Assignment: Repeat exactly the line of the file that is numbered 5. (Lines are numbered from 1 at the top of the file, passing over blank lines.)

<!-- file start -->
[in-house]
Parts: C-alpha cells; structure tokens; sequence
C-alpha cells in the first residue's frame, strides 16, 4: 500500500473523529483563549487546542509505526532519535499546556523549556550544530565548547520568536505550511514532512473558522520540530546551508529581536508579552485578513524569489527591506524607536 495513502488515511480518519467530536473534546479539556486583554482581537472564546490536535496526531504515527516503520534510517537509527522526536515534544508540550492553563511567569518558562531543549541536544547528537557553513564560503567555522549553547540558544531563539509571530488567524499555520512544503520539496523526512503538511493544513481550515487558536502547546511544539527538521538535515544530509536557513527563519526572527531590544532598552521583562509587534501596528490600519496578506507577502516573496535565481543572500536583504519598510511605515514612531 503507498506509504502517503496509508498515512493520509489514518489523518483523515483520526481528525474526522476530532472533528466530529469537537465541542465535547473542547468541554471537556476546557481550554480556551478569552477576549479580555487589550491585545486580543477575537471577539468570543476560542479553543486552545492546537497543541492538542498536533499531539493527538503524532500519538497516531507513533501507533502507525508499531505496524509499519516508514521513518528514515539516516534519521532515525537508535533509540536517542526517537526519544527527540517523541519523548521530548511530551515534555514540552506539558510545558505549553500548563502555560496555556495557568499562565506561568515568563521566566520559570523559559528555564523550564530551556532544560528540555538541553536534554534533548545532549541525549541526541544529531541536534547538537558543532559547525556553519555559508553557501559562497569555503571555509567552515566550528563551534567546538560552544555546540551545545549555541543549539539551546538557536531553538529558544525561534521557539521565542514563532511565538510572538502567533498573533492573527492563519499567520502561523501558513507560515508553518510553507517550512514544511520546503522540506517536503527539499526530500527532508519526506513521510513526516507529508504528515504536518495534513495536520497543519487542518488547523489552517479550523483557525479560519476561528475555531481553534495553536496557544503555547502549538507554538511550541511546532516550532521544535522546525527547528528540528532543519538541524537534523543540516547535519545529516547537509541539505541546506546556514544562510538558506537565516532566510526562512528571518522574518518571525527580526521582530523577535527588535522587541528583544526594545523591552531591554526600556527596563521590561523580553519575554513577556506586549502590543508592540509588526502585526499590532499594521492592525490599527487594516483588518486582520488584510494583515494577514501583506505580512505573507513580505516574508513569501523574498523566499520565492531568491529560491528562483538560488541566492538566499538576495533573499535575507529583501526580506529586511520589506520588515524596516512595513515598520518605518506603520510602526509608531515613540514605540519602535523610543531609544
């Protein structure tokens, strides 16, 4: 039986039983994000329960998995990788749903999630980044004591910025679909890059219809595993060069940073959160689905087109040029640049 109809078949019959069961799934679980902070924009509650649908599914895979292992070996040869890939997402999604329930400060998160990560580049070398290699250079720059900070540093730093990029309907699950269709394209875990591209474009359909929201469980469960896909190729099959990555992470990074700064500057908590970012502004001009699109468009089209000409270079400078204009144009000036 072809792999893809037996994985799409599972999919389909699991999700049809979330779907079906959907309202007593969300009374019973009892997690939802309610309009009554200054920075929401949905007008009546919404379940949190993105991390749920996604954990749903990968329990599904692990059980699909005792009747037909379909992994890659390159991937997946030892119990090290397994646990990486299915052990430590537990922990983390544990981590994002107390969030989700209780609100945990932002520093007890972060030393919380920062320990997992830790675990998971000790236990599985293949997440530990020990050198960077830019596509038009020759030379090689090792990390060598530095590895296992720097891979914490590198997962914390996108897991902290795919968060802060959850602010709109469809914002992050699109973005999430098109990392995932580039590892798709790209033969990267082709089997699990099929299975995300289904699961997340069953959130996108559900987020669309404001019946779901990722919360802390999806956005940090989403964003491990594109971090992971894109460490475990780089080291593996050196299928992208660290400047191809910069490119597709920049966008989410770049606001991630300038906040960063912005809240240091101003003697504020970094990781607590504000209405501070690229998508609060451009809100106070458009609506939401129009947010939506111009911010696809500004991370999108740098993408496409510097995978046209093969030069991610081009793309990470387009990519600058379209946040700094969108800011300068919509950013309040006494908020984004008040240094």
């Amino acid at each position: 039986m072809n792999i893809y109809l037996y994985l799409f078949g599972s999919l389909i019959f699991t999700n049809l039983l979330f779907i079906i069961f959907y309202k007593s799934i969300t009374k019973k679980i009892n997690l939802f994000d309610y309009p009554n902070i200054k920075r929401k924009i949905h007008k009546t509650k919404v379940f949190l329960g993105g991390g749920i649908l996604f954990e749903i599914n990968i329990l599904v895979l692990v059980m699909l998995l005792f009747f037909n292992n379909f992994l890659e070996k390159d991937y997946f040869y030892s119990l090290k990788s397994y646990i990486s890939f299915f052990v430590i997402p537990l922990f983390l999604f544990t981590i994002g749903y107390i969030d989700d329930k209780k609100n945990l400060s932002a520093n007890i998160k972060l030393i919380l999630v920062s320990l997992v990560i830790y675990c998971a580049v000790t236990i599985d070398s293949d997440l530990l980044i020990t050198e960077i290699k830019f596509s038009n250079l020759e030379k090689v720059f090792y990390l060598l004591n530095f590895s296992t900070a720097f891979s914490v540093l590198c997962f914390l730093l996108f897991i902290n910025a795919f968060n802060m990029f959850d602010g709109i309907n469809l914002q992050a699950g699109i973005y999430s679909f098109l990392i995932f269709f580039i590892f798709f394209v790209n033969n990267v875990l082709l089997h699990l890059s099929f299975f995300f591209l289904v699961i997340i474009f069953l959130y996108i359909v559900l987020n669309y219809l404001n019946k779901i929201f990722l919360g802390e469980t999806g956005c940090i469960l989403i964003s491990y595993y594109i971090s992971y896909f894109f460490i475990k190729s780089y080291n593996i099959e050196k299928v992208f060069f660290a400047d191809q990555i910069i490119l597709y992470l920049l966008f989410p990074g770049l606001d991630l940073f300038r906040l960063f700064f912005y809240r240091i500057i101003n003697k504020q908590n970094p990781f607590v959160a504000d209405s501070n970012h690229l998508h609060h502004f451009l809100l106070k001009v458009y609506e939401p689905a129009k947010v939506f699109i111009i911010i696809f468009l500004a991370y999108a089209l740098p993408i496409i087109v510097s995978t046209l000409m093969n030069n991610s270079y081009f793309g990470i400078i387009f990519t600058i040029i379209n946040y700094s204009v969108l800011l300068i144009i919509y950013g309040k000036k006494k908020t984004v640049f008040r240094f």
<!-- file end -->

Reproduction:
């Amino acid at each position: 039986m072809n792999i893809y109809l037996y994985l799409f078949g599972s999919l389909i019959f699991t999700n049809l039983l979330f779907i079906i069961f959907y309202k007593s799934i969300t009374k019973k679980i009892n997690l939802f994000d309610y309009p009554n902070i200054k920075r929401k924009i949905h007008k009546t509650k919404v379940f949190l329960g993105g991390g749920i649908l996604f954990e749903i599914n990968i329990l599904v895979l692990v059980m699909l998995l005792f009747f037909n292992n379909f992994l890659e070996k390159d991937y997946f040869y030892s119990l090290k990788s397994y646990i990486s890939f299915f052990v430590i997402p537990l922990f983390l999604f544990t981590i994002g749903y107390i969030d989700d329930k209780k609100n945990l400060s932002a520093n007890i998160k972060l030393i919380l999630v920062s320990l997992v990560i830790y675990c998971a580049v000790t236990i599985d070398s293949d997440l530990l980044i020990t050198e960077i290699k830019f596509s038009n250079l020759e030379k090689v720059f090792y990390l060598l004591n530095f590895s296992t900070a720097f891979s914490v540093l590198c997962f914390l730093l996108f897991i902290n910025a795919f968060n802060m990029f959850d602010g709109i309907n469809l914002q992050a699950g699109i973005y999430s679909f098109l990392i995932f269709f580039i590892f798709f394209v790209n033969n990267v875990l082709l089997h699990l890059s099929f299975f995300f591209l289904v699961i997340i474009f069953l959130y996108i359909v559900l987020n669309y219809l404001n019946k779901i929201f990722l919360g802390e469980t999806g956005c940090i469960l989403i964003s491990y595993y594109i971090s992971y896909f894109f460490i475990k190729s780089y080291n593996i099959e050196k299928v992208f060069f660290a400047d191809q990555i910069i490119l597709y992470l920049l966008f989410p990074g770049l606001d991630l940073f300038r906040l960063f700064f912005y809240r240091i500057i101003n003697k504020q908590n970094p990781f607590v959160a504000d209405s501070n970012h690229l998508h609060h502004f451009l809100l106070k001009v458009y609506e939401p689905a129009k947010v939506f699109i111009i911010i696809f468009l500004a991370y999108a089209l740098p993408i496409i087109v510097s995978t046209l000409m093969n030069n991610s270079y081009f793309g990470i400078i387009f990519t600058i040029i379209n946040y700094s204009v969108l800011l300068i144009i919509y950013g309040k000036k006494k908020t984004v640049f008040r240094f």